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Can dumb kids grow up to be cops?

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Posted about 7 years ago

 

I think most of us have done some stupid crap in our youth that we now know wasn't our brightest move. I'm no different. I'm not going to lie, I tried pot, I had an argument with a girlfriend in which she unnecessarily freaked out and called the police (she thought I was going to harm myself, but nothing ever came of it because she mis-read the situation), etc. I've never gotten so much as a speeding ticket (knock on wood). Law enforcement is a something I've always considered as a potential career, but I've always been paranoid that someone will see these two red flags and veto that interest. (Which would be humiliating as hell for me!)

What are the general rules about stuff like this? Like I said, I've never been in trouble, per se...I've just done some stupid stuff as a kid. I know it'll vary from jurisdiction to jurisdiction, I'm just looking for a general answer.

Thanks and God Bless!

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Rate This | Posted about 7 years ago

 

You think you're the only one who was a little rebelious as a teenager...c'mon. Most Police applicants have tried marijuana at least once and employers know this. Best advice I can give you is not to lie about it. Every application I have ever seen has asked if you have ever tried illegal drugs. Trying marijuana is not necessarily an eliminating factor...lying about it is. I'll need more information on the other incident; were you taken into custody? Were you evaluated by a mental health professional? You can assume that it will be found out about when your background check is performed. This is also not necesarrily an eliminating factor, but you need to be sure to explain the circumstances.

Good luck!

Fluffy_max50

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Rate This | Posted about 7 years ago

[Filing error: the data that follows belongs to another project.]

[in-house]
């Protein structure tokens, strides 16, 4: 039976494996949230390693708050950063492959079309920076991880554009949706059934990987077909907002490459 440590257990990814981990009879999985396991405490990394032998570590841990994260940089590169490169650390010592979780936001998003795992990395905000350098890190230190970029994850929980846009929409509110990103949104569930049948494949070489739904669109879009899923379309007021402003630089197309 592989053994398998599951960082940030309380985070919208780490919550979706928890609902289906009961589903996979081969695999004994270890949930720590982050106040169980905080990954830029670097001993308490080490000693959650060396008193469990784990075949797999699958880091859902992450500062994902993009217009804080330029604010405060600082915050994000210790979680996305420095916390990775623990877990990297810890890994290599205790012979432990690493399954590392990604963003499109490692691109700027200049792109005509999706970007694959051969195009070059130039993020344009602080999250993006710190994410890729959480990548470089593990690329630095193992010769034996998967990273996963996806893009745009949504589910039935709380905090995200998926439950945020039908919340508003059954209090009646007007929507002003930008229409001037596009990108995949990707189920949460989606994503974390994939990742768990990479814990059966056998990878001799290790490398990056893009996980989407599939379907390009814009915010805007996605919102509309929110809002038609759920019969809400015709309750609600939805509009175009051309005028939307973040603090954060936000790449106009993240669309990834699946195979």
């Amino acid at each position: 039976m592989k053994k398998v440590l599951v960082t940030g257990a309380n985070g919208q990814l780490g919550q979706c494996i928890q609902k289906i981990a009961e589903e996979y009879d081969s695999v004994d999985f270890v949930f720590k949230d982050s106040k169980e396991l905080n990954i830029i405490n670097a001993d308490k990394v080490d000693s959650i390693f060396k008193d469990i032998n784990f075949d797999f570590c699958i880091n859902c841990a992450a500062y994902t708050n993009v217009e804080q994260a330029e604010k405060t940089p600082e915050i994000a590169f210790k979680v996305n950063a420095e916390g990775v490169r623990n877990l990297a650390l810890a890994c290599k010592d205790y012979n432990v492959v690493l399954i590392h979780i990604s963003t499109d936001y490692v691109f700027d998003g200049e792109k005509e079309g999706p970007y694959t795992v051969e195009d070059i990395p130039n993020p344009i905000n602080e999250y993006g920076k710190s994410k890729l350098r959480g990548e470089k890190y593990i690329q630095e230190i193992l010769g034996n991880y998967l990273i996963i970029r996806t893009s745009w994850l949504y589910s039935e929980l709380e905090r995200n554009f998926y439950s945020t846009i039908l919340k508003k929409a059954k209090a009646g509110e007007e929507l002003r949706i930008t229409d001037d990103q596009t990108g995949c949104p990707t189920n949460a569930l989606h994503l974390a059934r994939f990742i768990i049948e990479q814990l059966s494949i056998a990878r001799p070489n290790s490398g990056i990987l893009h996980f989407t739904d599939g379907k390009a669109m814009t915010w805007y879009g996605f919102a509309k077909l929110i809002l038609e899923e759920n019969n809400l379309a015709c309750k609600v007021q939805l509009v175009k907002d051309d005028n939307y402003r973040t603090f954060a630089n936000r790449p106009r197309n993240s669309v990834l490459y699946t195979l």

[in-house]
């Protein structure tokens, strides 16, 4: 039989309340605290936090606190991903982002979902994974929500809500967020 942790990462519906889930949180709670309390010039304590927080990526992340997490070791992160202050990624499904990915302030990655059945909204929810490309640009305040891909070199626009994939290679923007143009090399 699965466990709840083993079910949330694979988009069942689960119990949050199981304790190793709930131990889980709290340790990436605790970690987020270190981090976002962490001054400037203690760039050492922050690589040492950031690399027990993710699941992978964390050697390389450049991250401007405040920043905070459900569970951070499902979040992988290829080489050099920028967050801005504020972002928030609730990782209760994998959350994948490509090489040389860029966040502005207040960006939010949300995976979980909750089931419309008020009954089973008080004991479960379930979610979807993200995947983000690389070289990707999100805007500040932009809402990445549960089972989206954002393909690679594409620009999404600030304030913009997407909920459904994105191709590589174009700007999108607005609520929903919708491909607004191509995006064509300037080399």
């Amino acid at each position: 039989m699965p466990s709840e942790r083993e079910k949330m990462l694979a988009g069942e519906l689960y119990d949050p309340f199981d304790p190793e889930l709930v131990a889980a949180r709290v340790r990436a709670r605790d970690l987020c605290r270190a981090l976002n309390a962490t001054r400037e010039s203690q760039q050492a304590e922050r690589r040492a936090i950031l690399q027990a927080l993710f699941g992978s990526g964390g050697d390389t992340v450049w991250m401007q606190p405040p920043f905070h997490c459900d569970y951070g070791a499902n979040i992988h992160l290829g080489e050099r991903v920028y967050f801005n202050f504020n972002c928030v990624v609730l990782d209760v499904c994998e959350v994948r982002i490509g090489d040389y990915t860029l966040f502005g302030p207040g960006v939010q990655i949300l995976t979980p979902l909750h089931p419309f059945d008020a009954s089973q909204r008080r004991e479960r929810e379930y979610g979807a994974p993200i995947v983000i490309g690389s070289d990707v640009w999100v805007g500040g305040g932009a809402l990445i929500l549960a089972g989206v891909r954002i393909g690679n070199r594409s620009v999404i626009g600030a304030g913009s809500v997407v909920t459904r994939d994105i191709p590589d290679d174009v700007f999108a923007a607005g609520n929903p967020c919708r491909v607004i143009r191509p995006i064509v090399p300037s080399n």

I applied to two departments and was disqualified from both during the background investigation. While I'd done some dumb stuff (although never any drugs, tickets, arrests, taken into custody, etc) I was completely upfront and honest about it all. The unfortunate situation was that I was bad-mouthed by two managers at a former job, and so the departments didn't think I was a worthwhile hire. Luckily, when I applied to my third department and explained it all to my background investigator he thoroughly looked into the matter and found that I had been telling the truth about everything (of course it helped that those two managers were fired from the company). But exactly as GTS said, make sure that you're super honest about EVERYTHING, even the dumbest stuff, or they'll find out about it. Also, if you have any job references that could possible give you a bad reference make sure to get your evaluations from them (if it's possible, and if they're positive evaluations) so that you can provide them to the BI.

1z6tp9w_max50

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Rate This | Posted about 7 years ago

 

I also have done it when i was 16, but i agree with GTS197 & AdamBall. dont lie about it it will come out in the poly they ask if you ever done drugs. good luck .

1979_max50

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Rate This | Posted about 7 years ago

 

Don't worry about it. Like the others have said, just be completely honest if they ask about drugs or honesty etc. The best cops I knew are the ones that made the decision to become cops instead of criminals. Seems like a lot of us were somewhat edgy growing up. None were bullies but we stood up for ourselves and others and loved to live on the edge at times. Adrenaline junkies is another way to explain it so many of us were not squeaky clean guys but we were honest and never intentionally hurt people.

Aa6e89f561d0434c9d5e491a4d740d38_1__max50

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Rate This | Posted about 7 years ago

 

Being a LEO increases ones behavior accountability. We are under a microscope. A given behavior may be over looked for John or Jane Doe. But, the "same" behavior could cause credibility issues later in court or departmentally.

Back_yard_photos_014_max50

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Rate This | Posted about 7 years ago

 

I do not know you age or your circumstances, but I will say that a start in the military would be a good beginning. You can use the Montgomery GI Bill to help pay for your college. This job centers around constitutional law...and constitutional law is best described as this big gray cloud with lots of case law thrown in the mix. Judges use it to determine if what we (police) did legally this year will now be illegal after they make their findings of fact and rule on the case. The more law education you have, the better you will be able to do this job. What, you may ask, is the latest example of court rulings and their effect on how the police do this job? Photo Line-Ups.